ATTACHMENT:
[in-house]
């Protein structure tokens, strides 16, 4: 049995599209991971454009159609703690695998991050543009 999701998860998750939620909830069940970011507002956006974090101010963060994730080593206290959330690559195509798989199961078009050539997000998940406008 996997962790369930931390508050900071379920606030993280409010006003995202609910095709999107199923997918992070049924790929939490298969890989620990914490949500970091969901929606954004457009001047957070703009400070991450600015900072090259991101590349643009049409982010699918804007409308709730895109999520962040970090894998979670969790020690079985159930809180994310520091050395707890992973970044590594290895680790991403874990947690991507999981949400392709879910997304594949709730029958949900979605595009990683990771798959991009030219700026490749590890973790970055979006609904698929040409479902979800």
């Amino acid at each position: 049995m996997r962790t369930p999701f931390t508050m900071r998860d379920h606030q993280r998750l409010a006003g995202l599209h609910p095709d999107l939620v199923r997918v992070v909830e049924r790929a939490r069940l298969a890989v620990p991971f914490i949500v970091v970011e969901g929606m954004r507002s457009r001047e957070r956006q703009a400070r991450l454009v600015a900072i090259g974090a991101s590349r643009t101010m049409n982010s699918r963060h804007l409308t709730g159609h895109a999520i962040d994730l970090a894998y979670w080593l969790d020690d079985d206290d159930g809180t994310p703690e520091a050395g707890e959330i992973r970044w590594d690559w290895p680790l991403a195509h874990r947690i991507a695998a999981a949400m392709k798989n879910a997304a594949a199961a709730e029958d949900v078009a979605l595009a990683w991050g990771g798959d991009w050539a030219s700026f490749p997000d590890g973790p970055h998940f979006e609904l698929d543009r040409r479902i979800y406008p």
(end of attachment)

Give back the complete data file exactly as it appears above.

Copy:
[in-house]
């Protein structure tokens, strides 16, 4: 049995599209991971454009159609703690695998991050543009 999701998860998750939620909830069940970011507002956006974090101010963060994730080593206290959330690559195509798989199961078009050539997000998940406008 996997962790369930931390508050900071379920606030993280409010006003995202609910095709999107199923997918992070049924790929939490298969890989620990914490949500970091969901929606954004457009001047957070703009400070991450600015900072090259991101590349643009049409982010699918804007409308709730895109999520962040970090894998979670969790020690079985159930809180994310520091050395707890992973970044590594290895680790991403874990947690991507999981949400392709879910997304594949709730029958949900979605595009990683990771798959991009030219700026490749590890973790970055979006609904698929040409479902979800």
């Amino acid at each position: 049995m996997r962790t369930p999701f931390t508050m900071r998860d379920h606030q993280r998750l409010a006003g995202l599209h609910p095709d999107l939620v199923r997918v992070v909830e049924r790929a939490r069940l298969a890989v620990p991971f914490i949500v970091v970011e969901g929606m954004r507002s457009r001047e957070r956006q703009a400070r991450l454009v600015a900072i090259g974090a991101s590349r643009t101010m049409n982010s699918r963060h804007l409308t709730g159609h895109a999520i962040d994730l970090a894998y979670w080593l969790d020690d079985d206290d159930g809180t994310p703690e520091a050395g707890e959330i992973r970044w590594d690559w290895p680790l991403a195509h874990r947690i991507a695998a999981a949400m392709k798989n879910a997304a594949a199961a709730e029958d949900v078009a979605l595009a990683w991050g990771g798959d991009w050539a030219s700026f490749p997000d590890g973790p970055h998940f979006e609904l698929d543009r040409r479902i979800y406008p």